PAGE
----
Image: Mosque Maryam
Charles Rex Arbogast  /  AP file
Chicago's Mosque Maryam, headquarters of the Nation of Islam, is seen in this Sept. 28, 2006, file photo. Nation of Islam Minister Louis Farrakhan rededicated the mosque on Sunday.
updated 10/19/2008 9:50:48 PM ET 2008-10-20T01:50:48

Nation of Islam Minister Louis Farrakhan stressed unity among religions, while still preaching a message of black empowerment, at a rare public event Sunday deemed "a new beginning" for the Chicago-based movement.

In the nearly two-hour speech, Farrakhan covered topics including immigration, public schools, violence and morality. He vaguely referred to the presidential election but did not specifically mention any candidates.

"We are all in a journey to become complete human beings," the 75-year-old Farrakhan told the crowd of thousands gathered inside Mosque Maryam and in white tents outside.

Farrakhan renewed a call for many to get back to the basic tenants of Islam, while still encouraging black pride.

"Black people must stop seeing themselves as inferior, and whites must stop seeing themselves as superior," he said, adding that black Muslims "have to keep going our own way."

Though other religious leaders and non-Muslims were invited to the public event, most of those in attendance were Nation of Islam followers.

Farrakhan did not lay out any specific plans for the "new beginning," but he offered his opinion on many topics and made a plea for understanding with immigrants south of U.S. borders.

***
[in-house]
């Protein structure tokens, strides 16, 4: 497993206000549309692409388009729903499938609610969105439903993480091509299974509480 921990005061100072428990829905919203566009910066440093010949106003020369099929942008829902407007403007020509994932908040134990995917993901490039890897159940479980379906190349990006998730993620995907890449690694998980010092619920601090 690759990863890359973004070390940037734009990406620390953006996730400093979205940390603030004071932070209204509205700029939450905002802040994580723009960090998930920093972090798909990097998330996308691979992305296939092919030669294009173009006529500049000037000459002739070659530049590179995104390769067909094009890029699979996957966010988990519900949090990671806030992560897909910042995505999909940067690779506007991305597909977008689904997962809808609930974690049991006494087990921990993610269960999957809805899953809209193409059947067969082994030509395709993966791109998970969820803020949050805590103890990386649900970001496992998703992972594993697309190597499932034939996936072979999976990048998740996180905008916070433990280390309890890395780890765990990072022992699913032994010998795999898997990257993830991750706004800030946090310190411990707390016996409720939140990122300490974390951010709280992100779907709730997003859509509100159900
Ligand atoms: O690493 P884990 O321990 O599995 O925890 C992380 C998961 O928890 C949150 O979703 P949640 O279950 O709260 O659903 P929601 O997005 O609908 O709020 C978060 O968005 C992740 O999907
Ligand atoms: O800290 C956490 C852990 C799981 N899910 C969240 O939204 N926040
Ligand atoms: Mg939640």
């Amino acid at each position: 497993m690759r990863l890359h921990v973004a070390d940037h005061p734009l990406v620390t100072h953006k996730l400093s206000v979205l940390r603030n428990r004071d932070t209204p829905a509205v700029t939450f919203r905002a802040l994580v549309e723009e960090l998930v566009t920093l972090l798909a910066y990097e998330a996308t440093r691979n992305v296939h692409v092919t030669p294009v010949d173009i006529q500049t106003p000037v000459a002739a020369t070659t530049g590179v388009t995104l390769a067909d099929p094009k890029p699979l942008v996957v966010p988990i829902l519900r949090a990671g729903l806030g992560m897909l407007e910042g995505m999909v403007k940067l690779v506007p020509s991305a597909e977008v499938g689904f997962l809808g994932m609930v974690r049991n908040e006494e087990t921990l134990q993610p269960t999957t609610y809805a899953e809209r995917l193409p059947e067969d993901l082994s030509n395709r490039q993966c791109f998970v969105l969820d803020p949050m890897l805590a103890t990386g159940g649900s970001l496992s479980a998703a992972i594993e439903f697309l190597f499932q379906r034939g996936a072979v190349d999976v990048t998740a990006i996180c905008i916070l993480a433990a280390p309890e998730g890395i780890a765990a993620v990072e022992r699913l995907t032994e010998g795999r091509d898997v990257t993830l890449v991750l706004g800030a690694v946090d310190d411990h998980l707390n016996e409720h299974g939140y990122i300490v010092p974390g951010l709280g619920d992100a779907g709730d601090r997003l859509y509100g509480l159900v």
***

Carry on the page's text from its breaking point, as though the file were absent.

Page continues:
"Our brothers and sisters from South America are not trying to take your jobs. They are trying to survive," Farrakhan said.

He noted the theme of "change" in the presidential election and said change must also come through religious communities.

In February, Farrakhan appeared at an annual Saviours' Day event in Chicago and called Democratic presidential candidate Barack Obama the "hope of the entire world" that the U.S. will change for the better.

The Obama campaign quickly denounced Farrakhan's support because he has made comments in the past widely viewed as being anti-Semitic. Nation of Islam officials said Farrakhan's statements are often taken out of context.

Sunday's event was a rededication to the historic 1948 building. The mosque, once a Greek Orthodox church, has undergone major renovations, including getting new marble floors, since it was bought by the Nation in 1972.

It also wrapped up a week of commemoration of the 13th anniversary of the Million Man March, a political gathering in Washington that encouraged the empowerment of blacks and that Farrakhan spearheaded in 1995.

Copyright 2008 The Associated Press. All rights reserved. This material may not be published, broadcast, rewritten or redistributed.

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